Vision Gallery | Training For Change

Vision Gallery


Online Facilitation Tools iconOnline Facilitation ToolsOrganizing, Action, Strategy iconOrganizing, Action, StrategyTeam Building & Diversity iconTeam Building & Diversity




Training Tool
  • To stretch people’s imaginations in envisioning the kind of society they would like to create, going beyond vague values to specific features.
  • To facilitate a group’s development of a common vision and clarify the values its members share.
  • To help people discover their own ideas and how much vision they have in common with others.
Materials: Large sheets of newsprint or construction paper, lots of markers or crayons, masking tape, and smooth floor or table space.
How to Lead

1. Select a topic, specific or general. People may want to work on many features of their vision simultaneously, such as government, defense, economic system, family structure and recreation; or they can focus on a specific question like “What might this community look like ten years from now if really good changes kept happening? what would my life look like? What would schools be like?” or “How will people defend themselves and/or their values?” Encourage each other to think creatively. Assume no constraints on money or power.

2. Questions could be brainstormed at the beginning to trigger visionary thinking. Questions helpful to student reformers/revolutionaries might be: What would the goals of the “school” be? What kinds of decsion-making processes would exist? How would learning take place? What kinds of social relationships would exist? What roles would students, faculty, administrators play? How would the physical plant be used?

3. For 15-20 minutes, individuals spend time alone, sketching their personal visions by writing, outlining, diagramming or drawing.

4. The next 30-45 minutes are spent in small clusters of 3-6 people, pooling their visions and expressing a common one on a large sheet of paper.

5. Each small group posts its composite utopia on the wall in the main meeting room, creating a “vision gallery”. Participants look, compare, discuss and question, informally. (15-20 minutes)

6. The total group gathers to discuss what they noticed. Questions to consider about process are: What are the areas of agreement revealed in the visions? What areas need the most work in developing a viable alternative to the status quo? What concepts do individuals agree or disagree with?

If the group is an organization which might propose a vision as part of its campaign for change, the facilitator can encourage those most motivated to find each other and create a task force to pull the common ideas together, back them up with research, and present them to a constituency or as demands to power holders.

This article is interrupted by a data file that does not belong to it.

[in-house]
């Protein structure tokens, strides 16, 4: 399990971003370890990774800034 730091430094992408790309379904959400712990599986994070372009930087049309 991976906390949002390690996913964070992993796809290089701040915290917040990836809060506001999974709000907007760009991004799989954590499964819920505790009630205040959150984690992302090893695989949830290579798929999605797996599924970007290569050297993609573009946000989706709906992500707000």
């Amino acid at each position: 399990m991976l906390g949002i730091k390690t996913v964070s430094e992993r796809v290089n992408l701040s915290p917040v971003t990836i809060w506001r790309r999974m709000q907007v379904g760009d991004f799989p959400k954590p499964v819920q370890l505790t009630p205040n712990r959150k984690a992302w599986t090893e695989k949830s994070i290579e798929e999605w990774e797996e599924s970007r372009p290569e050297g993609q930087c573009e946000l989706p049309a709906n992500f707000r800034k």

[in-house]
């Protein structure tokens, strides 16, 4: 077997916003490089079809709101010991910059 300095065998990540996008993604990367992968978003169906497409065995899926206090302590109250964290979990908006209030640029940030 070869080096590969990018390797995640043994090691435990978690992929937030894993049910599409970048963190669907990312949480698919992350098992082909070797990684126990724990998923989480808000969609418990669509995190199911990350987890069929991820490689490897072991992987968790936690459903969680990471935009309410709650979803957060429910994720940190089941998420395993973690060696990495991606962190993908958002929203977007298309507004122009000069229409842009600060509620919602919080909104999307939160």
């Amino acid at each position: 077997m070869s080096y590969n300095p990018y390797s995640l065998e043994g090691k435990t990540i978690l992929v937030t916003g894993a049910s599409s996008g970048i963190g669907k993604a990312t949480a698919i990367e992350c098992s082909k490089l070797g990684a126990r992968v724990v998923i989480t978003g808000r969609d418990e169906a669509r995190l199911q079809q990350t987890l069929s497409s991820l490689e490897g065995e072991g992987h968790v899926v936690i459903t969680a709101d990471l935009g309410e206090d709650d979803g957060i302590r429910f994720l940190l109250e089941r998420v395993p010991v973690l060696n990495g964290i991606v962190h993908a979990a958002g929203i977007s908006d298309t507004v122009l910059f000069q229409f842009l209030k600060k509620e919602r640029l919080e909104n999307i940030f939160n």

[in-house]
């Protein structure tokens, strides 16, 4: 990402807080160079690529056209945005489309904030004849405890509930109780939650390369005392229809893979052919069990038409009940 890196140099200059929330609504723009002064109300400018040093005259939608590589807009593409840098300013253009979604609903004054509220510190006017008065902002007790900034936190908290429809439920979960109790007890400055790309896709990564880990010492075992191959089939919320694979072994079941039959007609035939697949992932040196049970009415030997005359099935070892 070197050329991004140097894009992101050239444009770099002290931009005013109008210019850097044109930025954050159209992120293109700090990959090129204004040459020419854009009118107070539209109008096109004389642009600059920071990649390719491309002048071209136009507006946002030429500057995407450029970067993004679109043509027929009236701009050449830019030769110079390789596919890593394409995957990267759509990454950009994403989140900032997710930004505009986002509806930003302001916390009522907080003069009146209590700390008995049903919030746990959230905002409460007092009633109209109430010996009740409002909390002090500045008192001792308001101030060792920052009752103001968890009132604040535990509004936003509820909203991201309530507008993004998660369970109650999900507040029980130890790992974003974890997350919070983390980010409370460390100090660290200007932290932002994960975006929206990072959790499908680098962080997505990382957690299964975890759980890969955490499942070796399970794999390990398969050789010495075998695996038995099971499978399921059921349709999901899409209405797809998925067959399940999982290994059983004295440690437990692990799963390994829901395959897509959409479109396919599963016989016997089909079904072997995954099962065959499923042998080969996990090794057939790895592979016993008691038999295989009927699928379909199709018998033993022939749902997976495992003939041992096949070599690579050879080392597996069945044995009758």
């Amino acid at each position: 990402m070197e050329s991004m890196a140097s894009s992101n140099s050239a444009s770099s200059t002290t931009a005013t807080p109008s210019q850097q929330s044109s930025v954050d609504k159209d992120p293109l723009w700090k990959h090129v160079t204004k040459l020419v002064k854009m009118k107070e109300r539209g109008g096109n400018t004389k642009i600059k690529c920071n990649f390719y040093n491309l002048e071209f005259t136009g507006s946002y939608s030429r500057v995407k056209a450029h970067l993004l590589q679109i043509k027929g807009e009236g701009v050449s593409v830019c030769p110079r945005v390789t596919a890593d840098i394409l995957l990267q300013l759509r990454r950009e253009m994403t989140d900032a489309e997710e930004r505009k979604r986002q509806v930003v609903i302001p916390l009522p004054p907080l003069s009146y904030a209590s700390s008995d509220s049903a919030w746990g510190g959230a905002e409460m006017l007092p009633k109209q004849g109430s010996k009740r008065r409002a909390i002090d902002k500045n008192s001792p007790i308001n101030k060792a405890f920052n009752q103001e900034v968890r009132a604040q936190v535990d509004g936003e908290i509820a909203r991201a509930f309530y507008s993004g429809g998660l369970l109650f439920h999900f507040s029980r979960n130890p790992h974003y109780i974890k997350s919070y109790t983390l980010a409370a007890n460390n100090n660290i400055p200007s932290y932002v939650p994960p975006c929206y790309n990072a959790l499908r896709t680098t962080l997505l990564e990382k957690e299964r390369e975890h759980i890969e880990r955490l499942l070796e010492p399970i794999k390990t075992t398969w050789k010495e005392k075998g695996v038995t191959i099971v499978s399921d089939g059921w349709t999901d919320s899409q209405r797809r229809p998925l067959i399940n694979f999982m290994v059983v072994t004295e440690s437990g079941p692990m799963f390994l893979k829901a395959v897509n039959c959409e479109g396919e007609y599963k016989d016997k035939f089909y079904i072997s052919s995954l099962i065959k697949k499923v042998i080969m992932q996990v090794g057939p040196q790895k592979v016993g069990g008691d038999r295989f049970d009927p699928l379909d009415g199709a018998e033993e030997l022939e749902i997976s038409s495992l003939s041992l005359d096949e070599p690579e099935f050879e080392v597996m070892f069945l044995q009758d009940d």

Where This Tool Comes From

Adapted by George Lakey from Resource Manual for a Living Revolution, by Virginia Coover, Ellen Deacon, Charles Esser, and Christopher Moore, published by New Society Publishers and now out of print.

How to Use Online…

You can do a vision gallery or other gallery tour in online meetings and trainings, too!

Follow the instructions above to have people journal on their own, then work in breakout groups. For breakouts, give each group a blank page or slide in a collaborative online document, where they can type, draw, paste pictures, etc. Paste links in the chat, making sure everyone can access the document and understands the breakout instructions. During the breakouts, monitor groups’ progress in the slides, and visit any rooms that might need support.

For the ‘vision gallery’ after returning to the main group, paste a link to the document with all the vision, in the chat. Invite participants to review the slides at their own pace. At the same time, screenshare each vision for a couple minutes, so people can watch, if they prefer. In a very large group, it may work better to only screenshare the slides.  As people look through the visions, you can invite them to comment in the chat box or out loud. 


  • Have a co-facilitator or tech person assist with documents and breakouts.
  • Very large groups may need separate documents. For smaller groups (generally up to 30, though it varies by tool), you can use a single slideshow or document, with groups assigned to particular slides or pages, without lagging or site crashing. But if the group is very large, it might require separate documents; for the gallery tour, you’ll need to combine their work into one place for screen sharing. 
  • Take a break between small group work and the gallery tour if you need time to combine different documents into one for the gallery tour.
  • Play music during the gallery tour to set the tone and keep the energy up.